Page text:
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Community updates: Wednesday, Sept. 8

GRCC, Grand Valley receive $1.2M grants to help local adults earn college degrees; Kent County leaders reassert lack of legal authority in ending school mask order; and Grand Rapids Public Museum announces "Polish Halls in Grand Rapids" program.
The Grand River in downtown Grand Rapids, facing southwest.

The Grand River in downtown Grand Rapids, facing southwest. /Antonia Enos

GRCC, Grand Valley receive $1.2M grants to help local adults earn college degrees

Grand Rapids Community College (GRCC) and Grand Valley State University (GVSU) have each received five-year, $1.2 million grants from the U.S. Department of Education to help adult learners and low-wage students earn degrees at their institutions.

The funding will be used to create TRIO Educational Opportunities Centers at GRCC and GVSU, providing academic and financial support for those eligible.

For GRCC, its Educational Opportunities Center programs will support a range of adults, including those with limited proficiency in English, those with disabilities, and low-income or first-generation college students. Among support programs are tutoring and mentoring, career workshops, and help with completing the college admission process.

A community thrives when all of its members have access to higher education,” GRCC President Bill Pink said. “We appreciate this support from the U.S. Education Department to help GRCC connect residents with services that can help them be successful on their educational pathway.”

GRCC is targeting residents belonging to West Michigan counties for participation in the center’s programs, according to the college. GVSU, for its part, is targeting Kent and Muskegon counties, it announced last week.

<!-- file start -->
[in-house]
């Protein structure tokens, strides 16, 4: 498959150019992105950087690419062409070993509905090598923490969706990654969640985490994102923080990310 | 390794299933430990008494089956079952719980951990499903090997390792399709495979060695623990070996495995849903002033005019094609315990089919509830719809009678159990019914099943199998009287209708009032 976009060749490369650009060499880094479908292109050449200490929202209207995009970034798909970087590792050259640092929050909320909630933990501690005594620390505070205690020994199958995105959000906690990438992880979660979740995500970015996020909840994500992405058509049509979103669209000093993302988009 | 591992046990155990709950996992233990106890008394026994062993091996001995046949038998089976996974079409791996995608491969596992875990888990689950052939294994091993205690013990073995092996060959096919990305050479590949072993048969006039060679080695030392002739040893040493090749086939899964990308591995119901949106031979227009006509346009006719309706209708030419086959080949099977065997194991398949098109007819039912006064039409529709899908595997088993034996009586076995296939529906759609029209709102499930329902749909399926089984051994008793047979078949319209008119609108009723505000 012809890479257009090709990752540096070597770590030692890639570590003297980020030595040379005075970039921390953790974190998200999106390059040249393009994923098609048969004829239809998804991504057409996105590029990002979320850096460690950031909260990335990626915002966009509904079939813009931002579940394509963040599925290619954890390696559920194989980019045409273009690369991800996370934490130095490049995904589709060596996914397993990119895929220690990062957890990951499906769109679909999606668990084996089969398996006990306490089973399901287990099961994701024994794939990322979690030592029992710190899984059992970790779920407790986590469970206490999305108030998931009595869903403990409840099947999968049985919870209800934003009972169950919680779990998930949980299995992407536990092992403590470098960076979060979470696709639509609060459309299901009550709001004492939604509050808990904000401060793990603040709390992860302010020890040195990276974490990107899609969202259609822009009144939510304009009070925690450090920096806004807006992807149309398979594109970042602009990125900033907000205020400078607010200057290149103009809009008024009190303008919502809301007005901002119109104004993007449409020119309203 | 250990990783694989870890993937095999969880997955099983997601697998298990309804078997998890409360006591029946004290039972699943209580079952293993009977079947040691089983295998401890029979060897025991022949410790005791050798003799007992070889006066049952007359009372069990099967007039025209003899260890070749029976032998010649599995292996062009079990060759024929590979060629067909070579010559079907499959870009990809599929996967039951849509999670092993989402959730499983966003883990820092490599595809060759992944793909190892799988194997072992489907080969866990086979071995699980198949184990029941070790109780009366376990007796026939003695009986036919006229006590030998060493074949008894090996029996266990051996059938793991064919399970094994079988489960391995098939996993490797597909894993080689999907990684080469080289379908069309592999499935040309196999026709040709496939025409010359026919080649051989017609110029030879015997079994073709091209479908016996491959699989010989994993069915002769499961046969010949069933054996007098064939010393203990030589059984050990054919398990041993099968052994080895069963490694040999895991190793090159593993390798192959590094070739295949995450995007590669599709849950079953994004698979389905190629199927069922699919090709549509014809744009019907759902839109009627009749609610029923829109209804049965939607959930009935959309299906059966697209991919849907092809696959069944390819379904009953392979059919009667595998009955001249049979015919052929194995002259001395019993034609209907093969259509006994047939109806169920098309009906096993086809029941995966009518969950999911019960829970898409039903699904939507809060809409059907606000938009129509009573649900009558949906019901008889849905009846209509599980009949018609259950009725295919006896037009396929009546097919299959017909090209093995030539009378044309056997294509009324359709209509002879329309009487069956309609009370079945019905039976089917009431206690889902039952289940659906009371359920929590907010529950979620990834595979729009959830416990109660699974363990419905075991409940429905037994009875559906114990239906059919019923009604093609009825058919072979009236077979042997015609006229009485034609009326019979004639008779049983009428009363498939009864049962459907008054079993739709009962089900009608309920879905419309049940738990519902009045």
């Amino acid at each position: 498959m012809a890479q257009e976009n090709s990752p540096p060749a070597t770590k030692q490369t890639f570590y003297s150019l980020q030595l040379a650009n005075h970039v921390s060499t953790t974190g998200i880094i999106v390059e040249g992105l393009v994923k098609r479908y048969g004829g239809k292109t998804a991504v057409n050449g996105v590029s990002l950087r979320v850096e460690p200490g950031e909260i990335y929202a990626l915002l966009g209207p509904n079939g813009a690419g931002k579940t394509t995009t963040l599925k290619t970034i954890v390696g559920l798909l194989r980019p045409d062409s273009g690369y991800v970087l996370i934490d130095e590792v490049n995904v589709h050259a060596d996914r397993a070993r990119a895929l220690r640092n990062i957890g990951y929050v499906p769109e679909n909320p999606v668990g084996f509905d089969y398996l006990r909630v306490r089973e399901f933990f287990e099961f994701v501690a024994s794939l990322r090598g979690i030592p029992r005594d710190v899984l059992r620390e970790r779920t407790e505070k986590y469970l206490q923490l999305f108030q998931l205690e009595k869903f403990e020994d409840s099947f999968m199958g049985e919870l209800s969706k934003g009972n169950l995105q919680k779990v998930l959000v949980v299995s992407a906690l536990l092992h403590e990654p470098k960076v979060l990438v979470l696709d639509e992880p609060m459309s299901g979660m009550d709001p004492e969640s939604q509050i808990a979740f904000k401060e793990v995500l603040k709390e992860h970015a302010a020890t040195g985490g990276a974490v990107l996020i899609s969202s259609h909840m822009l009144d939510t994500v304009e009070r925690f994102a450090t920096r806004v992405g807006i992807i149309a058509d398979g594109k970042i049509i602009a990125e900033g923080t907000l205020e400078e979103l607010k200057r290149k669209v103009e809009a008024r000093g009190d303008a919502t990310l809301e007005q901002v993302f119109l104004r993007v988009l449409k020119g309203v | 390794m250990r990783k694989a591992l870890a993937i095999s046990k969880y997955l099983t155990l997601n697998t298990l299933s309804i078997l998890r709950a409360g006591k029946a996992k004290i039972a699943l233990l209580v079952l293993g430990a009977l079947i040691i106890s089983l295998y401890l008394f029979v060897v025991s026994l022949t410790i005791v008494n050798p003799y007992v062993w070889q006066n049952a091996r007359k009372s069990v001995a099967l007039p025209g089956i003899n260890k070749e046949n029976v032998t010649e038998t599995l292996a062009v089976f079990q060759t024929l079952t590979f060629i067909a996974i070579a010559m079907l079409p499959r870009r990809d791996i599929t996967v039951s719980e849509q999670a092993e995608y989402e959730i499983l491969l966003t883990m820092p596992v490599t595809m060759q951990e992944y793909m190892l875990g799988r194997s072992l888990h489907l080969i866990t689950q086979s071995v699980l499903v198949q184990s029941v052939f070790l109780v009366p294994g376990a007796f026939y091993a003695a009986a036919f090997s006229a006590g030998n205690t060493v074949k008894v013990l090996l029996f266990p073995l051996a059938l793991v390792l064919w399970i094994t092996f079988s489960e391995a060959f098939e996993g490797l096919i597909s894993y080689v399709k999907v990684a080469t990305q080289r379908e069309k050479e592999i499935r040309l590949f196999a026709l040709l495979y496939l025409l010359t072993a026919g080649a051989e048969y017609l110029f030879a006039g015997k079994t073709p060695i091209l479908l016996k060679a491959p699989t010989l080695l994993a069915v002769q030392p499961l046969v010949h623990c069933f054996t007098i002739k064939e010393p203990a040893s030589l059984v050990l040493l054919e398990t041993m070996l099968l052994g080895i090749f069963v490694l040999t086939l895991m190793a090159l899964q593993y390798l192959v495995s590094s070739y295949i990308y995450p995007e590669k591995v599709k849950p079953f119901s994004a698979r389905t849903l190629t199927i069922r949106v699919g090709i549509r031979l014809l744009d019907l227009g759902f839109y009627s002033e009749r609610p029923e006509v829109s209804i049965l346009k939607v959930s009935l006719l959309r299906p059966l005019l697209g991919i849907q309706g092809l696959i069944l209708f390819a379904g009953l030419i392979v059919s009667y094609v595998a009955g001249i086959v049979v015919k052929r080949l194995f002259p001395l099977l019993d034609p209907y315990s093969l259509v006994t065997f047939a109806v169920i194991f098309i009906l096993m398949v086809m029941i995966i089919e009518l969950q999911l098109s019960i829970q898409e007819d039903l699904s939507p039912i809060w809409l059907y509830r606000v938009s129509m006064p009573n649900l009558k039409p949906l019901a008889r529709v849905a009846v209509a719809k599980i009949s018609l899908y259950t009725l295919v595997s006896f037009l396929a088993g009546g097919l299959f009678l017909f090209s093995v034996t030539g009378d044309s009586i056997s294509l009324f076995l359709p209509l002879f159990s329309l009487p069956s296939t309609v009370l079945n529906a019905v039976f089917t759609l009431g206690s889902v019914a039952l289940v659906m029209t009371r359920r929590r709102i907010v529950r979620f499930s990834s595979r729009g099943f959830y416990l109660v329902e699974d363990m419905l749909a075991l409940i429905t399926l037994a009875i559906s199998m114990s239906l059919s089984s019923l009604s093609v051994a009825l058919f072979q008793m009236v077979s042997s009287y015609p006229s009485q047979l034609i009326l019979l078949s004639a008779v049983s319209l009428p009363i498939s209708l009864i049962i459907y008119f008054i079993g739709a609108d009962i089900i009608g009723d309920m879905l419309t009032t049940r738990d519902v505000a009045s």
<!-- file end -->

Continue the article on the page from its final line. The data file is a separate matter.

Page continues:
For GVSU’s Educational Opportunities Center programs, its support will include financial literacy training, assistance with postsecondary admission and financial applications, career assessments, and field trips to area businesses. Ideal candidates, according to the university, are adults 19 years old or older, from an underrepresented population, and the first in their families to attend college.

"The Laker Educational Opportunity Center will help adults in Kent and Muskegon counties break down the barriers to their career success," said GVSU President Philomena Mantella. "Its impact on West Michigan's economy will be almost immediate as participants will fill jobs and increase the area's productivity."

In Kent County, 34 percent of residents age 25 and older have a bachelor's degree or higher, based on 2019 statistics from GVSU. In Muskegon County, that number is 20 percent.

More information about federal TRIO programs are available on the U.S. Department of Education’s website.


Kent County leaders reassert lack of legal authority in ending school mask order

Kent County commissioners issued a statement on Wednesday upholding their position that they lack the legal authority to intervene in a public health order requiring face coverings in many Kent County schools.